Iran says it will expel 250,000 Afghans

Refugees face deadline of Aug. 27

decision angers U.N., rights groups


TEHRAN, Iran - Iran has announced that it will require tens of thousands of refugees to return to Afghanistan as of Aug. 27, angering the United Nations refugee agency and human rights groups.

The government plans to expel those who have not taken part in a census of immigrants that began a year ago.

The government, faced with a huge influx of immigrants and finding them an economic burden, has already refused to register children of illegal immigrants at schools and has started fining employers who hire Afghans who do not have the proper documents. Those who have registered for the census are still expected to return home eventually.

Close to 2.6 million Afghans took part in the immigrant census. But the Iranian government contends that there are at least an additional 250,000 who have refused to take part in the program and must leave the country at the end of the month. Most fled into Iran as a result of fighting and famine in Afghanistan, and the numbers increased during the American-led campaign to oust the Taliban last year. Last month, Iran set an Aug. 11 deadline for unregistered refugees to leave and then extended it to Aug. 27. After that date, they are subject to arrest and deportation.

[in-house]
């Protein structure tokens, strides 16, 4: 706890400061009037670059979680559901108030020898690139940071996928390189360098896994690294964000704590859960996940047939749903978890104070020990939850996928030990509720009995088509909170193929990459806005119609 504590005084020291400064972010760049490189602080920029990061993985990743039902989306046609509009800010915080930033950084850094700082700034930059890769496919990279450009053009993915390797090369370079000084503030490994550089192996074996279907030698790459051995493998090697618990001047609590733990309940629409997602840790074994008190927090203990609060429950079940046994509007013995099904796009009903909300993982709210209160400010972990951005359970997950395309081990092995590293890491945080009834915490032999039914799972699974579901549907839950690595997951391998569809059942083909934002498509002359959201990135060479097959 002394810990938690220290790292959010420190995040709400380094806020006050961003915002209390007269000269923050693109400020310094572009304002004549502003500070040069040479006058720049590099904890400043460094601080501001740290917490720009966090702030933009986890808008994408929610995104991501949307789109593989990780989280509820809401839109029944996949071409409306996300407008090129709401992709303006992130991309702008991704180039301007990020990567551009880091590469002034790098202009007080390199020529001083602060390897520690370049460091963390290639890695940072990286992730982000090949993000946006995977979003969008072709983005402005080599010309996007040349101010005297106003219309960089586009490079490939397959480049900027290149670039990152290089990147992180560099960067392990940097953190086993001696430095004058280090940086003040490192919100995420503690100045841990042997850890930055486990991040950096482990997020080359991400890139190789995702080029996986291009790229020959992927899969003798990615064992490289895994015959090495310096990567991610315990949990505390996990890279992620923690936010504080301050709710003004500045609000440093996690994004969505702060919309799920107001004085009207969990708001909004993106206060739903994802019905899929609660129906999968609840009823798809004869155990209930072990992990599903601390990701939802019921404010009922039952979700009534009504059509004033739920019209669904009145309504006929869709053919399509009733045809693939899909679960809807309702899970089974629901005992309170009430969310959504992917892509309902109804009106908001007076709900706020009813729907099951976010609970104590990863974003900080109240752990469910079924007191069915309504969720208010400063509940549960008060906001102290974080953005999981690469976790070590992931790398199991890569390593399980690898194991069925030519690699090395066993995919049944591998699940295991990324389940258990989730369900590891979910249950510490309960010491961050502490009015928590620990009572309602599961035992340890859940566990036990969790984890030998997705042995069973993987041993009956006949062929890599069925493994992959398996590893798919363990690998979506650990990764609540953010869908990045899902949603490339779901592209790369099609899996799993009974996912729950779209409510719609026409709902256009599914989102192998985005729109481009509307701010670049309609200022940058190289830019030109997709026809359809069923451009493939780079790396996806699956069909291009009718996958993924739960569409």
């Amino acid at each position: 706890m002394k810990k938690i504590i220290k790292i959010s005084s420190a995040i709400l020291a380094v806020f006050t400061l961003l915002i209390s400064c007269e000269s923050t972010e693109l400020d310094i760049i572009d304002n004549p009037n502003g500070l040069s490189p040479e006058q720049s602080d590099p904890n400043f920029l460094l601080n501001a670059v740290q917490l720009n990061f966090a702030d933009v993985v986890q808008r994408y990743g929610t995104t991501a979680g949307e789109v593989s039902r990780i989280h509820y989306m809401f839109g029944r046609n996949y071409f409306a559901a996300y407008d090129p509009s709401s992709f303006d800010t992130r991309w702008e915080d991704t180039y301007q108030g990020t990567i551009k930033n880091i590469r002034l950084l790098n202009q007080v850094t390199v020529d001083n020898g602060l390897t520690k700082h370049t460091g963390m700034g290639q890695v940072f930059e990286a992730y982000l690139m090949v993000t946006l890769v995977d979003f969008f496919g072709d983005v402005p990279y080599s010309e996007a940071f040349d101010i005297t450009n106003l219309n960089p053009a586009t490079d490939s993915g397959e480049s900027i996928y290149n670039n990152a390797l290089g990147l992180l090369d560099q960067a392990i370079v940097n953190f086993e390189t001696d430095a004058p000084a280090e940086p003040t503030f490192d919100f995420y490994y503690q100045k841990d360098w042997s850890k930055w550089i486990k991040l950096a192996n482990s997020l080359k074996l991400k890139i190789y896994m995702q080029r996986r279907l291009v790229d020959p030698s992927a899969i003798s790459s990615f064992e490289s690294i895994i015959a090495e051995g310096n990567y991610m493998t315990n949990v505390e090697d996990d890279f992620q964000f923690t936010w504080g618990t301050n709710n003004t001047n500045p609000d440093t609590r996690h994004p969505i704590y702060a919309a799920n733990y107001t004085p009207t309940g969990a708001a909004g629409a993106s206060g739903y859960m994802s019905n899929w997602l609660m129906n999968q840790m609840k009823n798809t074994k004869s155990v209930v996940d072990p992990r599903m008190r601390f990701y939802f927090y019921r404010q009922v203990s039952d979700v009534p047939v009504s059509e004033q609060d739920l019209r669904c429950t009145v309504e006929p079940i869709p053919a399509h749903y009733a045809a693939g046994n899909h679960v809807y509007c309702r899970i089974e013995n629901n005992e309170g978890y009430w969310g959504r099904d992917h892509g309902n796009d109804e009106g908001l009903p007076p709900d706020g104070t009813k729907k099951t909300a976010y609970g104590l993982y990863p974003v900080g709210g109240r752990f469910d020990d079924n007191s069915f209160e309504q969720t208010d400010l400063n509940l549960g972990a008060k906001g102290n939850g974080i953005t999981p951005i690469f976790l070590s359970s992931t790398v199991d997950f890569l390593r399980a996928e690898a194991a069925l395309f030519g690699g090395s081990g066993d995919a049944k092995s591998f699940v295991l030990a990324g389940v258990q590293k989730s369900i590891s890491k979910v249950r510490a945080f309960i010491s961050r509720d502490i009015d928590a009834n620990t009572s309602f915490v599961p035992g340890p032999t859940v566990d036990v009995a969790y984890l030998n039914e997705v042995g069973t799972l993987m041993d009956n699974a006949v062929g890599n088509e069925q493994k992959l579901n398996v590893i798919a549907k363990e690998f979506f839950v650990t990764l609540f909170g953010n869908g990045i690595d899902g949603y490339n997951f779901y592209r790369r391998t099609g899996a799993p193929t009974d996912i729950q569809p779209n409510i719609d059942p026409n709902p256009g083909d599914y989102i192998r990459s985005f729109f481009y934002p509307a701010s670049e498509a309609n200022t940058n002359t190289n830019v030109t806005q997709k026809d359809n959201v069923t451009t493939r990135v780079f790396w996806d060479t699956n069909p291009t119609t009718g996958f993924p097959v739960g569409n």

On Tuesday, Ahmad Hosseini, chief of the country's immigration agency, said that Iran considered the government in Afghanistan responsible for the immigrants. "The displaced Afghans are considered immigrants, not refugees, and so they should return to the home country," he said.

Iran's decision has angered human rights groups as well as the U.N. high commissioner for refugees, whose office says it has a right to review the cases of those Iran wants to expel, based on an agreement it signed with Iran.

The agreement was signed in Geneva in April by Iran and Afghanistan and by the refugee agency. It lays down the main legal and operational framework for the voluntary return of Afghan refugees in Iran.

The refugee agency contends that there could be people entitled to remain as refugees among those forced to return and that Iran's plan violates its commitments as a member of the U.N. Refugee Convention.

Physicians for Human Rights, based in Boston, also condemned Iran's move and said that not allowing Afghan children to go to school would be in violation of the U.N. Convention on the Rights of the Child, which Iran has ratified.

The refugee agency's spokesman in Kabul, Maki Shinohara, told the Associated Press that the pressure on the immigrants from Iran's government has already prompted a large influx of Afghans back into Afghanistan and that the agency had insufficient tents to shelter even those who have returned already.

Afghans have become a burden on Iran's stagnant economy, which has an official unemployment rate of 14 percent.

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